Policy

Metro Bypasses Congress, Looks to States to Plug Funding Gap

Fare hikes, service cuts ruled out to address $275 million shortfall

A man waits for a Metro train at the Gallery Place-Chinatown stop. (Tom Williams/CQ Roll Call file photo)

The Washington Metro is facing a $275 million shortfall in its operating budget and will likely look to the District of Columbia, Maryland and Virginia to fill that hole before asking for more federal government assistance.

That was the assessment of Washington Metropolitan Area Transit Authority board Chairman Jack Evans at a Thursday board meeting. Evans categorically rejected any plan to cover the shortfall by reducing services, increasing fares or shifting funds from Federal Transit Administration grants. Instead, Evans said, local jurisdictions — the District of Columbia and its two adjacent states — must cover the gap with a subsidy.

“If you want Metro, you’ve got to pay for Metro,” Evans said.

[Senators take Metro, too]

The federal government doesn’t cover operating costs of any transit system, and its contributions to Metro — $150 million in the fiscal 2016 budget and the one proposed for fiscal 2017 — are meant to be spent on construction and preventive maintenance.

Though not a formal budget proposal, the Metro staff advanced possible plans that would find equal savings from cutting service, raising fares, receiving greater government subsidies and transferring FTA grants to cover operating expenses.

But Congress has warned Metro not to use FTA grants for anything other than construction and preventive maintenance. Lawmakers outlined their position in a House Transportation-HUD Appropriations Committee report earlier this year, saying they could reduce the $150 million annual line item if Metro used the money inappropriately.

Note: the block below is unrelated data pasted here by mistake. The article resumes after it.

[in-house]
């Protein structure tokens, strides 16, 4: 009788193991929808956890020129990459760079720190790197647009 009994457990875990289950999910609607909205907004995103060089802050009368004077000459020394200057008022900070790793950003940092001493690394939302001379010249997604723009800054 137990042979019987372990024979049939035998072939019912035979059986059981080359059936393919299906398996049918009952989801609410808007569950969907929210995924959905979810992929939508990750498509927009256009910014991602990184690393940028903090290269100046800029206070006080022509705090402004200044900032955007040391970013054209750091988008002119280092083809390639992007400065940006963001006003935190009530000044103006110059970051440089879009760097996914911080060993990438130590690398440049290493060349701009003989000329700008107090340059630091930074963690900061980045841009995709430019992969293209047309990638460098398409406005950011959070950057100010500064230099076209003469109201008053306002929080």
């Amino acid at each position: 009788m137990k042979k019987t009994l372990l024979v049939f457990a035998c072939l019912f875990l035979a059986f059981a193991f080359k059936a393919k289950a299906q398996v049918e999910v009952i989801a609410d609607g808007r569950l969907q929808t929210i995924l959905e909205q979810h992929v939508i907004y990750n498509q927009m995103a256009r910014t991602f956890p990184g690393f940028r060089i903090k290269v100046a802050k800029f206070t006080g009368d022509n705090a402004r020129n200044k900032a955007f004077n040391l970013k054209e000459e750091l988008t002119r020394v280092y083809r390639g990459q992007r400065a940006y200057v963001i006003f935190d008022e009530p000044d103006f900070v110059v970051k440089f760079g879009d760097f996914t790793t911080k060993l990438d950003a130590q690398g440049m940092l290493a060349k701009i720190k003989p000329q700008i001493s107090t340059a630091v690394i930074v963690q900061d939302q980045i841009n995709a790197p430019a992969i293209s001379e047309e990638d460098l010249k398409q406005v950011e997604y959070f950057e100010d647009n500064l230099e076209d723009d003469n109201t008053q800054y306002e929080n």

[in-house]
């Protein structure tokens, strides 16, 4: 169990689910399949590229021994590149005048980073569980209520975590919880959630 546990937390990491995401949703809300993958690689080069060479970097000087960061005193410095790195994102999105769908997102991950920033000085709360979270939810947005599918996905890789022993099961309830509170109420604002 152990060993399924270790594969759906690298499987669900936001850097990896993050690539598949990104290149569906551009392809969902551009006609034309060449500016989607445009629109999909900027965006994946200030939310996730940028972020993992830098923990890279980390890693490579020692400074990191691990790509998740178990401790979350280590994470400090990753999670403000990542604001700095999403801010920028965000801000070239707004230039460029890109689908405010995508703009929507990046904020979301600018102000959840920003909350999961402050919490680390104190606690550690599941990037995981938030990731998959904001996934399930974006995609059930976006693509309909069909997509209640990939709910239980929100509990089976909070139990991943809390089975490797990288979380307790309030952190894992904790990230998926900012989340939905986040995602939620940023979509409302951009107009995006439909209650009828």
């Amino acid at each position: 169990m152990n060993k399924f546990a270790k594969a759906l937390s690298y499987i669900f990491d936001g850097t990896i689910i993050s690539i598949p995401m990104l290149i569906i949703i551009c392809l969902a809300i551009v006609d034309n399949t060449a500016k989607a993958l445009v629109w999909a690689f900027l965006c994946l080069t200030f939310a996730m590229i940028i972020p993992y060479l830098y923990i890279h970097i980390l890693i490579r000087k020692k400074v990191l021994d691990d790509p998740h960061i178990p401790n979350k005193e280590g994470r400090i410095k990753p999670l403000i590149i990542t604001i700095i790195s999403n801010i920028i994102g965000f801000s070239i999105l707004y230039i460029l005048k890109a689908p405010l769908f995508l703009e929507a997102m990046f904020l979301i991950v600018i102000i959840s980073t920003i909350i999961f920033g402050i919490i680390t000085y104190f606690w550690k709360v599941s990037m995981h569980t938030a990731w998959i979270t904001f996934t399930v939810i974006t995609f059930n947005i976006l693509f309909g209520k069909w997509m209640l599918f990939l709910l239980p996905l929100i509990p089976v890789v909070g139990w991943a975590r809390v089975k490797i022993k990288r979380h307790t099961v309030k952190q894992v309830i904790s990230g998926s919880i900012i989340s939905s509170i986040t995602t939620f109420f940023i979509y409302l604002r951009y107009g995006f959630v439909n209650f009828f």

“The Committee will view those budgetary shifts as a lack of commitment to the spirit in which these … funds were provided and the Committee will reconsider its financial contributions accordingly,” the report said.

Evans said he would not ask lawmakers to allow FTA grants to be spent on operations. He agreed that the money should be spent on capital projects.

[Metro to Nats Fans: You’re Out!]

The $275 million deficit resulted from $216 million in increased costs, including $100 million for preventive maintenance, and $59 million in declining revenue stemming from a reduction in passengers, Metro’s chief financial officer Dennis Anosike told board members. Fiscal year 2018 could see another 9 percent to 10 percent decrease in passengers, a loss even greater than earlier projections, Anosike said.

According to Metro, system-wide ridership is down 11 percent to 15 percent since the 10-month maintenance project began, but it is unclear how much of that is due to the project itself, General Manager Paul Wiedefeld told reporters after the meeting.

“It’s had an impact on ridership, for sure,” Wiedefeld said.

But other factors, including ride-hailing apps such as Uber and Lyft, employers encouraging employees to work remotely, and other alternatives could also be contributing to falling ridership, he said.

The large-scale maintenance program, known as SafeTrack, is intended to fit three years’ worth of repairs into less than a year. Metro broke up the project into 15 phases, where sections of all six of Metro’s rail lines are shut down or service is limited for days or weeks at a time.

[Metro Prepared for Longest Maintenance Surge]

SafeTrack manager Laura Mason told the board that statistics show that passengers return to the Metro one or two months after a work phase is finished. And despite worries, including from WMATA board member Robert C. Lauby, that riders would not return once the program ended, Wiedefeld said the system’s only chance to re-attract disillusioned customers is to improve reliability.

“What we can control is the reliability of the cars and the reliability of the track,” Wiedefeld said. “And that’s what we’re focused on.”

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